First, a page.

10 Things You Need to Know About Life Insurance

By Mary Hunt

April 14, 2016 5 min read

A couple of weeks ago I received a message from one of my readers that sent a chill down my spine.

DEAR MARY: I recently switched my life insurance policy from term to whole life. Now I am not sure I made the right choice. Which one is better? I am in my early 60s. — Aline

With so little to go on, I had to read between the lines and I came up with a few thoughts. This reader had a term life insurance policy, and someone — I am going to assume it was an insurance salesman — advised her to switch. I do not believe this was her idea.

I am convinced that she he had no idea what she was doing. Whoever advised her did not educate her so she could make her own informed decision, one that she would not doubt as soon as she'd written the check.

I responded privately to the reader, and have not heard back. In the meantime, I have compiled this list of things that everyone, regardless of age, needs to know about life insurance.

Number 1: All policies fall into one of two categories. Term insurance is pure life insurance coverage. If you die with this policy in place, it pays out the face value to your beneficiary. Whole life policies (there are dozens of variations) combine an investment product with pure term insurance, and this combination builds cash value.

Number 2: Insurance is sold, not bought. Insurance agents sell the vast majority of life insurance policies because the life insurance industry has a vested interest in pushing high-commission (and high-profit) whole life policies. There are no insurance stores to shop at. In my opinion, insurance agents walk a thin line because they wear two hats: teacher and salesperson. This creates a conflict of interest. The way to beat this is to never actually purchase insurance from the same person who advises you on the type of insurance you should have. Educate yourself first, and then contact an insurance company.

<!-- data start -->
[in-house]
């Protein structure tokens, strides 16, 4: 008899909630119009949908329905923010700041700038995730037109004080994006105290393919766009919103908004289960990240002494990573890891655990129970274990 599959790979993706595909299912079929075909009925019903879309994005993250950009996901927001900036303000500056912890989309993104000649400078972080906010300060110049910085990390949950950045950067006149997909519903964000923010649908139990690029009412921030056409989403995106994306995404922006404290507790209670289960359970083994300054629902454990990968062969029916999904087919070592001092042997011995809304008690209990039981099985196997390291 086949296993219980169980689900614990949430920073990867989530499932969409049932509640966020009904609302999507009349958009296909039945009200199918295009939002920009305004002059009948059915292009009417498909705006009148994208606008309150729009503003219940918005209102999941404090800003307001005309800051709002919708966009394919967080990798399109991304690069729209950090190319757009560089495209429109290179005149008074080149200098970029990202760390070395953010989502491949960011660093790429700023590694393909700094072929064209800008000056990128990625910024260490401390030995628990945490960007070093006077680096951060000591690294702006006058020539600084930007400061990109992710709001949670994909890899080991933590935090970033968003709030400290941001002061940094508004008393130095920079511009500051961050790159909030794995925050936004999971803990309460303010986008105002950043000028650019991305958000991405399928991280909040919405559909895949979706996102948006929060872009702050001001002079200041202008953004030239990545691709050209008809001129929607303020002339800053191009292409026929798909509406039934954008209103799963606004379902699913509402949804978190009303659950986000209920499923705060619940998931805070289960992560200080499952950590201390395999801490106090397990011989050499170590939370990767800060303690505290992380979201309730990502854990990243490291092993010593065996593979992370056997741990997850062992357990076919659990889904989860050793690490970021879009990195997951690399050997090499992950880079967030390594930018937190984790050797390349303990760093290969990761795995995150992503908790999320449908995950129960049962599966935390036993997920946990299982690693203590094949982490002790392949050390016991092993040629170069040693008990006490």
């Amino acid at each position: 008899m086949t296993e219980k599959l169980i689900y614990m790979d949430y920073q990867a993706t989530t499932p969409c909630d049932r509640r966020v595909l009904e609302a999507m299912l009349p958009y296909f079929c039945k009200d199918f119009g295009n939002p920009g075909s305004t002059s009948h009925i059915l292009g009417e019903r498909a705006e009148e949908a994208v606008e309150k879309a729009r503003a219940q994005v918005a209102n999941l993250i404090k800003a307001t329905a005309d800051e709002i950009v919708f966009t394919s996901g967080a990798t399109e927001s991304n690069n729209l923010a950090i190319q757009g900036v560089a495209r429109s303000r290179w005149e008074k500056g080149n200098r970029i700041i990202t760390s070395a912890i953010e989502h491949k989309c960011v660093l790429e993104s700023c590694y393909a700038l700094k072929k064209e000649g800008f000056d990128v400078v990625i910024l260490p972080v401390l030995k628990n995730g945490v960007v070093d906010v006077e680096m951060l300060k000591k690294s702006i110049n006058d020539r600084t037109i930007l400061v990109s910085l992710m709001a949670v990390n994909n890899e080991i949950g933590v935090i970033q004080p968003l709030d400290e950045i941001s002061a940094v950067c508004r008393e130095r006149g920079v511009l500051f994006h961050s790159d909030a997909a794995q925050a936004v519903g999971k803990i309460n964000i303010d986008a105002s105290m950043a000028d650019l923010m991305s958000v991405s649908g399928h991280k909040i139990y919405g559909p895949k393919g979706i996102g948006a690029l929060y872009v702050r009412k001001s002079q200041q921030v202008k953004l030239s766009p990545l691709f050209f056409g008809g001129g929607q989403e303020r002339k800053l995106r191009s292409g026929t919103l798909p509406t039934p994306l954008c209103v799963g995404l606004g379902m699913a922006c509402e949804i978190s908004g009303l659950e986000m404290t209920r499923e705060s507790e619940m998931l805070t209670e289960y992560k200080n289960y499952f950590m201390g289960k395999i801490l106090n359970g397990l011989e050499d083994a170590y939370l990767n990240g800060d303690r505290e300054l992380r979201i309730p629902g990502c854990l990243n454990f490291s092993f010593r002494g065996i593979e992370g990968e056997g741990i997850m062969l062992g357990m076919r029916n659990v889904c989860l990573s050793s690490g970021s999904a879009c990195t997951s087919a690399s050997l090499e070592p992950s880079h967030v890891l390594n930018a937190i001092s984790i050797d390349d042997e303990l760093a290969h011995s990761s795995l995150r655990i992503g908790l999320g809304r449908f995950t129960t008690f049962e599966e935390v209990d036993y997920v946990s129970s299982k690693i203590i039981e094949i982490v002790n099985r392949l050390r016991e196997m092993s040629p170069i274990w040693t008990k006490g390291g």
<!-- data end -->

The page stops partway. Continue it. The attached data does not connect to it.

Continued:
Number 3: Whole life insurance is expensive. Policies that include an investment component cost much more than term policies. As a result, many people who buy a whole life policy often can't afford an adequate face value, leaving them underinsured.

Number 4: Whole life policies are built on assumptions. The returns quoted by the agent are guesses, not reality. Most companies guess on the high side to attract more buyers.

Number 5: Keep your investments and insurance completely separate. There are better places to invest that don't come with the very high commissions of whole life policies.

Number 6: Buy enough term coverage to fulfill your needs. Life insurance is no place to skimp, especially with rates at historic lows. A good rule of thumb is a policy that's 8 to 10 times the gross annual income of the primary breadwinner in the family, and 5 to 8 times the secondary earner's gross income.

Number 7: Match the terms of the policy to your needs. You want the policy to last as long as it takes for your dependents to leave the nest or for your retirement income to kick in.

Number 8: Buy when you're healthy. Older people and those not in the best of health pay much higher rates for life insurance. Buy as early as you can, but don't buy until you have dependents — these are people who would become financially destitute without the support from your income.

Number 9: Tell the truth. There's no sense in exaggerating facts on your application to get a lower rate. Insurance companies always investigate before paying. You will not get away with fudging the facts.

Number 10: Shop online. Buying life insurance has never been easier, thanks to the Internet. Once you know the type of insurance you want and the amount you need, you can get tons of quotes online and avoid pushy salespeople. Just know exactly what you want and how much you need before you ask for quotes. Then stick to your guns.

Mary invites questions, comments and tips at [email protected], or c/o Everyday Cheapskate, 12340 Seal Beach Blvd., Suite B-416, Seal Beach, CA 90740. This column will answer questions of general interest, but letters cannot be answered individually. Mary Hunt is the founder of www.DebtProofLiving.com, a personal finance member website and the author of "Debt-Proof Living," released in 2014. To find out more about Mary and read her past columns, please visit the Creators Syndicate Web page at www.creators.com.

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